Seychelles’ rise, TikTok’s disinformation, and a toxic climate for sexual minorities
May and June 2022 in Africa: A free expression round up produced by IFEX’s regional editor Reyhana Masters, based on IFEX member reports and news from the region.
May and June offered a few celebratory moments, including the Africa Day (25 May) official online launch of “Pounding Pavement, Knocking on Doors” by Liberian President George Weah, on behalf of members of the African Platform on Access to Information — a working group formed in 2009 with the aim of promoting access to information on the continent.
The publication includes the backstory of how African CSOs led a decade-long advocacy process that culminated in the UN General Assembly unanimously adopting the resolution to recognise 28 September as the International Day for Universal Access to Information (IDUAI).
The title captures the relentless effort of APAI members and in particular the protagonists — who knocked on the doors of various stakeholders on the continent, as well as in Paris, and Manhattan — to garner support from member states for the resolution to be passed at the UN General Assembly.
Seychelles makes impressive leap in 2022 World Press Freedom Index rankings
Seychelles leapt 39 places to be ranked as Africa’s haven of freedom of expression and media rights in the Reporters Without Borders 2022 World Press Freedom Index. The ranking, which takes into account a country’s legal framework, the media landscape and safety, and political and economic markers, makes Seychelles the unanticipated leader on the African continent, ranked 13th globally.
The index commended the archipelago nation for its media pluralism, protection of sources, and the outlawing of criminal defamation. The peaceful transition of political power to the opposition following the historic results of its 2020 election undoubtedly contributed to the rise in its ranking.
On the other end of the spectrum, Eritrea was rated 179 thout of the 180 countries, retaining its infamous reputation as the country with the highest number of detained journalists on the continent.
Ghana, once ranked among the top countries for its protection of media freedom dropped 30 places to be ranked 60 th globally, and 10 thin Africa. Fellow West African nations Togo and Senegal also recorded steep falls in rankings. As the Media Foundation for West Africa’s executive director Sulemana Braimah warned earlier this year — the media’s “crisis in journalistic practice, oppression of media freedom and the muzzling of free speech […] have the potential to reverse Ghana’s modest gains towards democratic consolidation, peace and security.”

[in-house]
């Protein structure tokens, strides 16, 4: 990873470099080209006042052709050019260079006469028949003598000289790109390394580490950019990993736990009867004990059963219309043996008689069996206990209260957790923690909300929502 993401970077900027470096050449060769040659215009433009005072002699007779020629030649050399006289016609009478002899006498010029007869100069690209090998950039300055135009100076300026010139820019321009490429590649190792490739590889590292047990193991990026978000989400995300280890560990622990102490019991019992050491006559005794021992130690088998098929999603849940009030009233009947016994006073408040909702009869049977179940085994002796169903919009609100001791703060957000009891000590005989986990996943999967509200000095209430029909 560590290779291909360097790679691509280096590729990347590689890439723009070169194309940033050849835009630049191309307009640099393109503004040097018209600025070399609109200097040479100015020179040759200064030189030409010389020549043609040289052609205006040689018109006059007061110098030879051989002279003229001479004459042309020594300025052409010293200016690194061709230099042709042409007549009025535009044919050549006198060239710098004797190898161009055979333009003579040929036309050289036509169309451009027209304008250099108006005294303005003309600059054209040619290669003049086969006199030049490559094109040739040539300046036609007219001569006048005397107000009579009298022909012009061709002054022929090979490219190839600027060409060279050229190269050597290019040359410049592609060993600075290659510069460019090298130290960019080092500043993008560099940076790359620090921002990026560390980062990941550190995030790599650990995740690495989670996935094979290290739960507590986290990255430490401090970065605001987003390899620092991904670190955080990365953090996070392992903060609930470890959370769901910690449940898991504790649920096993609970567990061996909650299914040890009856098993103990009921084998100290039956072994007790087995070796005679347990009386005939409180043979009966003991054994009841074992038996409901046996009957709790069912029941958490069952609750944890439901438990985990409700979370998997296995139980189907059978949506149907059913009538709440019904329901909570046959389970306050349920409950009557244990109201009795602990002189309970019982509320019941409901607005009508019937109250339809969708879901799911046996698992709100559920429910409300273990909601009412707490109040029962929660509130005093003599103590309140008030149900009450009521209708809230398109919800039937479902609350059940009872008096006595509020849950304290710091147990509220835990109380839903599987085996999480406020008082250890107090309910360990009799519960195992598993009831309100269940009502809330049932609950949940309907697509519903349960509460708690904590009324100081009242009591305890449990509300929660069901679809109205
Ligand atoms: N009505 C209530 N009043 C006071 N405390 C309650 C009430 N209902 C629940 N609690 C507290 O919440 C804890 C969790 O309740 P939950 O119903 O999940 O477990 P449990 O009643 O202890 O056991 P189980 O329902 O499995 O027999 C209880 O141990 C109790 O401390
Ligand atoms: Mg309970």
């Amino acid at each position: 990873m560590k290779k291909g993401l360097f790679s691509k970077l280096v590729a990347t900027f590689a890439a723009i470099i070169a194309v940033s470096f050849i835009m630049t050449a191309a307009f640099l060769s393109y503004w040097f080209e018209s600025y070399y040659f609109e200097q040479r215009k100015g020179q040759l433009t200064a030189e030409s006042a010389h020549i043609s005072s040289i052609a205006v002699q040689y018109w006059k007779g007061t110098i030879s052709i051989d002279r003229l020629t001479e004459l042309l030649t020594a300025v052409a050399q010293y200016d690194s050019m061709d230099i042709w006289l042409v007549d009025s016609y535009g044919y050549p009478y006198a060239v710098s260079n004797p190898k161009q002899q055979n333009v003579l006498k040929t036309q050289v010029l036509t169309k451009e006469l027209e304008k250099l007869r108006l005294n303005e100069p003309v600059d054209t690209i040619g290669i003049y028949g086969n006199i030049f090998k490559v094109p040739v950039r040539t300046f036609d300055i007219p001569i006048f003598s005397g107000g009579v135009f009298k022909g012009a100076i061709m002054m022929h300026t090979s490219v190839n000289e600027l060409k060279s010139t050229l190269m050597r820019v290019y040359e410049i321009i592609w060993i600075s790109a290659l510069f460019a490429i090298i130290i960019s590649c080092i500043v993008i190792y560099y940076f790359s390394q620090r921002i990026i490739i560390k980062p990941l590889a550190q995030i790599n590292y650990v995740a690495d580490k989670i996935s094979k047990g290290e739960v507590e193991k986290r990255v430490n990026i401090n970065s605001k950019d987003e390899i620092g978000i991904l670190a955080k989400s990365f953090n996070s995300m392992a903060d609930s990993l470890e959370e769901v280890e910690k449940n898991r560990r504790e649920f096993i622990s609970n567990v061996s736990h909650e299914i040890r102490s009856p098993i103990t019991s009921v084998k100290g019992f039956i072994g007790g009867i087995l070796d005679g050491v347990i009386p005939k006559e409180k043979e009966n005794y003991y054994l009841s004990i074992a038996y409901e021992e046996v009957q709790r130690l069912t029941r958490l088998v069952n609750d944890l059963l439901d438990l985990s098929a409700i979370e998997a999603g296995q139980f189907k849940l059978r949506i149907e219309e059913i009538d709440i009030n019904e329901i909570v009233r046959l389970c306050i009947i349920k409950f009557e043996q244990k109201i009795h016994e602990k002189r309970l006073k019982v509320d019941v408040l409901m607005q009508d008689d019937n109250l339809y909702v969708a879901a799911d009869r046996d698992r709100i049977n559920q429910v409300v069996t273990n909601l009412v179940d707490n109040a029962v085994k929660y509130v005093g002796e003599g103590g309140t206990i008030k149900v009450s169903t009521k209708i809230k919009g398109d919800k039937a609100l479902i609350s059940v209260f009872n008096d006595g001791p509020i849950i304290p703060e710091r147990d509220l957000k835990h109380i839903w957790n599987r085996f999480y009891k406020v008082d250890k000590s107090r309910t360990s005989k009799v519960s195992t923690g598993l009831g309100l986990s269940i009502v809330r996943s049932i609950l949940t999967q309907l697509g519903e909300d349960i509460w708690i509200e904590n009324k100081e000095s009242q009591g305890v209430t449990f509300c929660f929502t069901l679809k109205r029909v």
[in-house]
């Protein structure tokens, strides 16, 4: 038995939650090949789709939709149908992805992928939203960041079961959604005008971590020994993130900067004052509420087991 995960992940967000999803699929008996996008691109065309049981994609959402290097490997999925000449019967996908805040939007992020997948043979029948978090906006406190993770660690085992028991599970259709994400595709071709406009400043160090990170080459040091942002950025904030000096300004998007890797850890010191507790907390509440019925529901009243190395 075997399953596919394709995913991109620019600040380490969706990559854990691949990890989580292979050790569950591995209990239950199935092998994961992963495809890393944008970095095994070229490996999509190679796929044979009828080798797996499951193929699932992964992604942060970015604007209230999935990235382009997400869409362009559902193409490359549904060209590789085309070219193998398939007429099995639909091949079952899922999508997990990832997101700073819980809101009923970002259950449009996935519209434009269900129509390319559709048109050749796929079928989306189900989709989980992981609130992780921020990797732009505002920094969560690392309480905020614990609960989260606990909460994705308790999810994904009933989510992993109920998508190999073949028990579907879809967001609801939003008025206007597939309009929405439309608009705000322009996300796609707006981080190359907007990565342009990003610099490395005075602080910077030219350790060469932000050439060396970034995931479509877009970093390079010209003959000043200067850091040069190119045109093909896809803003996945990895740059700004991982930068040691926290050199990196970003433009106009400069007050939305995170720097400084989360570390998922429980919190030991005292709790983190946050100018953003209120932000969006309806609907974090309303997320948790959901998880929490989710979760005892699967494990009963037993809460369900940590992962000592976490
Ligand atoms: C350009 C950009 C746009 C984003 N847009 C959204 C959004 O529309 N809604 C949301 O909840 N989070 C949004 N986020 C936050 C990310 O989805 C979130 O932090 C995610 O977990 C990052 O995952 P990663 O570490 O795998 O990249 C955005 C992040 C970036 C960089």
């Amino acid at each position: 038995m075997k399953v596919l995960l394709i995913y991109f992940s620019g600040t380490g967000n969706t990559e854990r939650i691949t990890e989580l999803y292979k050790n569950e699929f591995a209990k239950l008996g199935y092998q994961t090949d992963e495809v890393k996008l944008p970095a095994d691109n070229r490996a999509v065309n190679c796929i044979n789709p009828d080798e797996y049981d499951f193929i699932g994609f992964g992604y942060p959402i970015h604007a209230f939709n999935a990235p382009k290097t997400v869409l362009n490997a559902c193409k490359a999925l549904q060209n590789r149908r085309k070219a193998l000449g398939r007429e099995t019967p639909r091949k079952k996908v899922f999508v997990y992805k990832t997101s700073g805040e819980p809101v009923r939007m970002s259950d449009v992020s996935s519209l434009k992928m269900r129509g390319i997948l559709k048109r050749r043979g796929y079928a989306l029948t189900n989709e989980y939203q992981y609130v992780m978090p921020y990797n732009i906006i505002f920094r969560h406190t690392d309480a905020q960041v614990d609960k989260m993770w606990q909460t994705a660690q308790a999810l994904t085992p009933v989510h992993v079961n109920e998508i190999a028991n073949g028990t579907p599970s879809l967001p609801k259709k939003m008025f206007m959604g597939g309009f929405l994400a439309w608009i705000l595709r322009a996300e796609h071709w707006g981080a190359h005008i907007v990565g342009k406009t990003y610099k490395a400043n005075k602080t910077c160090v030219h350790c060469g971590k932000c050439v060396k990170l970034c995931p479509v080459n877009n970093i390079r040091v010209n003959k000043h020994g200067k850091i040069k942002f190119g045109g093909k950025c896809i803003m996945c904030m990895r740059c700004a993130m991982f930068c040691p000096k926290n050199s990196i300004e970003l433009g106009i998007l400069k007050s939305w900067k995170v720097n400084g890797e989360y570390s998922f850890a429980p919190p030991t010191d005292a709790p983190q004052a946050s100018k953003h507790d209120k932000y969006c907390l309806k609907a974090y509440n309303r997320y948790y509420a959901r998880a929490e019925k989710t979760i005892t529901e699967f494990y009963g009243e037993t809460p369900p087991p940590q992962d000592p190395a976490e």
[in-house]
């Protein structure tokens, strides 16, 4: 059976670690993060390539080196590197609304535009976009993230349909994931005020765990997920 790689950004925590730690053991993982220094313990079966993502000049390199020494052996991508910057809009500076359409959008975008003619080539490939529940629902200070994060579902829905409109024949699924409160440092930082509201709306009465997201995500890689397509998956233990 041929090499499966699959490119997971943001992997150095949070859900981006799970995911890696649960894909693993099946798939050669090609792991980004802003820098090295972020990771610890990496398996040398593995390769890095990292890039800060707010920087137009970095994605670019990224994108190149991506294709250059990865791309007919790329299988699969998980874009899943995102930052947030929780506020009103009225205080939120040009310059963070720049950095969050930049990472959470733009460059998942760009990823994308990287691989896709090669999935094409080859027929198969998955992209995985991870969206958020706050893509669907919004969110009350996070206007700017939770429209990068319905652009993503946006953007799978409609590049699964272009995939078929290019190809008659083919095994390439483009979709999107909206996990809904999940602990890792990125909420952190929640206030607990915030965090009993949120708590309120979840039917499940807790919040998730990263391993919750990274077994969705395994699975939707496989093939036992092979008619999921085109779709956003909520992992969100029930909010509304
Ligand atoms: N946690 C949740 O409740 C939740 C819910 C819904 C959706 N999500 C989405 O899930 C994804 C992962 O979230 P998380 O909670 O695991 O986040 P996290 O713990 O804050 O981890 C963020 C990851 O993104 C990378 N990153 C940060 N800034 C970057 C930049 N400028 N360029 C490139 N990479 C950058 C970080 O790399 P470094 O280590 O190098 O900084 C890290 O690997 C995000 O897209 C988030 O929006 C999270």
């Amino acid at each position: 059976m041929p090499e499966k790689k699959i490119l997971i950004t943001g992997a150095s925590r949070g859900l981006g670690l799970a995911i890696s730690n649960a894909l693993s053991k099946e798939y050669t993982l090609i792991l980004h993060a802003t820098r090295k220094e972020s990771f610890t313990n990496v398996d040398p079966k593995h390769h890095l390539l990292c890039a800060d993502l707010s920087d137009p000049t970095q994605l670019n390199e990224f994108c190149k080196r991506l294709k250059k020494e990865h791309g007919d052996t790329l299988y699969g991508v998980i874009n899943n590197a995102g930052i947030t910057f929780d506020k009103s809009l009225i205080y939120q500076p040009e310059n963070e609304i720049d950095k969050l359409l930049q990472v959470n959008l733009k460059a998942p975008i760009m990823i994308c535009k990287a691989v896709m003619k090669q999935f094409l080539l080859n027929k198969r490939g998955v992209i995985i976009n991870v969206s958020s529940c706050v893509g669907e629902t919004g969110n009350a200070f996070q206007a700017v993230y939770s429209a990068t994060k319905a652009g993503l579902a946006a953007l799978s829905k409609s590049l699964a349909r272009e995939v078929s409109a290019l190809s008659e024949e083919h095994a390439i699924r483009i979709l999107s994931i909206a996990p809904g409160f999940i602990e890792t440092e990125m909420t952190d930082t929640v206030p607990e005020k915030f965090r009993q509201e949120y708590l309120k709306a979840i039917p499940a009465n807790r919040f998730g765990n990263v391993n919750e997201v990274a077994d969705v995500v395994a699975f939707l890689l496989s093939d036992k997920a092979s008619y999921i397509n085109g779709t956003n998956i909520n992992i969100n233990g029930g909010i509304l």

Concerned by the regression in the region, the regional secretariat of the Media Institute of Southern Africa sent a letter to Tanzania’s President Jakaya Kikwete in his capacity as chair of SADC’s Panel of Elders.
ATI: Namibia on the cusp of enacting new law
On 21 June, Namibia moved one step closer to having its Access to Information Bill enacted. Having been passed by the National Assembly, it now has to be approved by the National Council before President Hage Geingob can sign it into law.
The Bill was first introduced to the National Assembly in June 2020, but was sent back to the Standing Committee on ICTs for further public consultation following objections by civil society organisations. As the version currently under consideration has not been shared publicly, it is not possible to determine if any of the inputs and proposals made by civil society were incorporated.
The biggest concerns with the original draft were the blanket confidentiality of Cabinet proceedings and decisions, the narrow public interest override, the appointment of the information commission, and the definition of personal information. In its analysis, the Centre for Law and Democracy says that if the needed changes are made to some of its weaker elements, the bill could be among the top 10 ATI laws in the world.